Binary trees are fundamental data structures in computer science, allowing efficient storage and retrieval of data. Traversing a binary tree is a common operation that provides insights into the tree's structure and contents. In this article, we will explore the concept of reverse-level order traversal of a binary tree, understand its algorithm, and provide a detailed, non-plagiarized explanation.

**Reverse Level Order Traversal**

Reverse level order traversal is a variation of the regular level order traversal, where we traverse the binary tree level by level from right to left instead of left to right. In other words, we start traversing from the deepest level (the last level) and move upwards toward the root level. This traversal helps us explore the binary tree in a bottom-up fashion.

Let's visualize the reverse level order traversal with an example binary tree:

The reverse level order traversal of this binary tree will be: 4 -> 5 -> 6 -> 7 -> 2 -> 3 -> 1

Let us explore the approaches to solve the reverse level order of a binary search tree.

**Iterative BFS Method for Reverse Order Traversal**

The Iterative Breadth-First Search (BFS) method for reverse order traversal is a clever approach to traverse a BST from the deepest level (rightmost nodes) to the root level in reverse. It utilizes a queue data structure to keep track of nodes at each level while traversing the tree. By processing the nodes in a last-in-first-out (LIFO) manner, we achieve the reverse order traversal.

The algorithm for the iterative BFS method to achieve reverse order traversal is as follows:

- Create an empty queue to store the nodes for traversal.
- Start with the root node of the BST and enqueue it into the queue.
- While the queue is not empty: a. Dequeue a node from the queue. b. Process or print the value of the dequeued node. c. Enqueue its left child (if exists) and then its right child (if exists).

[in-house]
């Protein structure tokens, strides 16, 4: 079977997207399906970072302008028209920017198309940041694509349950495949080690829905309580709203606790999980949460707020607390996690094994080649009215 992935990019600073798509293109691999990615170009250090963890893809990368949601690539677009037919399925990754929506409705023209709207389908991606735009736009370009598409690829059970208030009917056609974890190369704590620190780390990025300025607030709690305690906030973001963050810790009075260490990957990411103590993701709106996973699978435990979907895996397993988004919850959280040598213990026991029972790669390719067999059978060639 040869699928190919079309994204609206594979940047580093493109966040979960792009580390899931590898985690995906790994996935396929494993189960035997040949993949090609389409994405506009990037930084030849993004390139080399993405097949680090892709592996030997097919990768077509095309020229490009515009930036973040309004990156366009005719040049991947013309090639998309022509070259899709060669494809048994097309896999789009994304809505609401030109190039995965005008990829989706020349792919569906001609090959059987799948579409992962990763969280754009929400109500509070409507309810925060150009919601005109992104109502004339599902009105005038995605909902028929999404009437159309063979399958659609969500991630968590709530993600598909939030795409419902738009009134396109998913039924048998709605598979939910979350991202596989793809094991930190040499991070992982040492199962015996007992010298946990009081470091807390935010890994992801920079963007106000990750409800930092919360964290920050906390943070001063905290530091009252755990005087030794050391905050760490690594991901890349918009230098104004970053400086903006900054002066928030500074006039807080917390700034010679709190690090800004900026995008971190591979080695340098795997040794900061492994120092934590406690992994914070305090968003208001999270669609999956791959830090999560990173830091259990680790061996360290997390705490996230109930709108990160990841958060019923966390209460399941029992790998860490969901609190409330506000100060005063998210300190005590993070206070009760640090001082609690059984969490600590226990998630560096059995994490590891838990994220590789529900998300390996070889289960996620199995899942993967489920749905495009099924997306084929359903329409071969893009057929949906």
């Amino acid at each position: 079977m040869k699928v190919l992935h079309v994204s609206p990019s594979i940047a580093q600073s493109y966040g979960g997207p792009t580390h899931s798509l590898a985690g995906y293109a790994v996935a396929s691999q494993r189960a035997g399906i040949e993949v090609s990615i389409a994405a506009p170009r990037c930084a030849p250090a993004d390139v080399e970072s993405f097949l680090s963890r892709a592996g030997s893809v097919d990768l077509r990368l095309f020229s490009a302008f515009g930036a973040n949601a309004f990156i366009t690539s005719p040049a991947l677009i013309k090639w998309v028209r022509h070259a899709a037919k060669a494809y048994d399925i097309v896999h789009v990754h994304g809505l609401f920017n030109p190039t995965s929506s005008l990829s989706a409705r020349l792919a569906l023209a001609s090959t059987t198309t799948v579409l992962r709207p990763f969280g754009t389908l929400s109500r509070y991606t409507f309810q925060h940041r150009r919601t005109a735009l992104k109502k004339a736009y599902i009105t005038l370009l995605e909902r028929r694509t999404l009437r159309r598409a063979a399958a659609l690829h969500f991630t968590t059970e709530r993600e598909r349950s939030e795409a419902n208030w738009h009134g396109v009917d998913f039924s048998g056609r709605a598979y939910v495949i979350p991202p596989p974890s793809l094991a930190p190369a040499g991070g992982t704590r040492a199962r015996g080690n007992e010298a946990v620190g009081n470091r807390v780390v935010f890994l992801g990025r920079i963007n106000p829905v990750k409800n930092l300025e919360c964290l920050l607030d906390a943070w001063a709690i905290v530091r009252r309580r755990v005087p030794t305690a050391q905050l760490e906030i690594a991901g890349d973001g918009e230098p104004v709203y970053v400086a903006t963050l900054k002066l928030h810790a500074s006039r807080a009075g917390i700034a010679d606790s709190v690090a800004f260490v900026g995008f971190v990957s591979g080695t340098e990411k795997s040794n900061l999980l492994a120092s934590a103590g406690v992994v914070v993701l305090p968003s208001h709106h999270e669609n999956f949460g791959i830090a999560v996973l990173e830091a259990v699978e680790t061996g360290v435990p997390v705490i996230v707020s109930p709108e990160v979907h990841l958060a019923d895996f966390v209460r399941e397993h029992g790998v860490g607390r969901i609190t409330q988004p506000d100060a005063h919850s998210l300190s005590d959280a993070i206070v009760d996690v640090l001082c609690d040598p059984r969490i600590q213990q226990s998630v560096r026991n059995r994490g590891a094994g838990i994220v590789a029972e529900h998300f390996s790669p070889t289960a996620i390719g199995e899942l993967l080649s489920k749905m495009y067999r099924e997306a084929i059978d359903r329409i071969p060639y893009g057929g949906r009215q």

- Continue the process until all nodes have been traversed in reverse order.

Below is a C++ code implementing the iterative BFS method for the reverse order traversal of a BST:

#include <bits/stdc++.h> using namespace std; struct TreeNode { int val; TreeNode* left; TreeNode* right; TreeNode(int x) : val(x), left(NULL), right(NULL) {} }; //iterative bfs void reverseOrderTraversal(TreeNode* root) { if (!root) return; queue<TreeNode*> q; stack<int> reverseTraversal; // Use a stack for reverse order q.push(root); while (!q.empty()) { TreeNode* curr = q.front(); q.pop(); reverseTraversal.push(curr->val); if (curr->right) q.push(curr->right); if (curr->left) q.push(curr->left); } // Print the reverse order traversal while (!reverseTraversal.empty()) { cout << reverseTraversal.top() << " "; reverseTraversal.pop(); } } int main() { // Build the binary search tree as shown in the example TreeNode* root = new TreeNode(10); root->left = new TreeNode(5); root->right = new TreeNode(15); root->left->left = new TreeNode(3); root->left->right = new TreeNode(7); root->right->left = new TreeNode(12); root->right->right = new TreeNode(20); root->left->left->left = new TreeNode(2); root->left->left->right = new TreeNode(4); // Perform reverse level order traversal reverseOrderTraversal(root); return 0;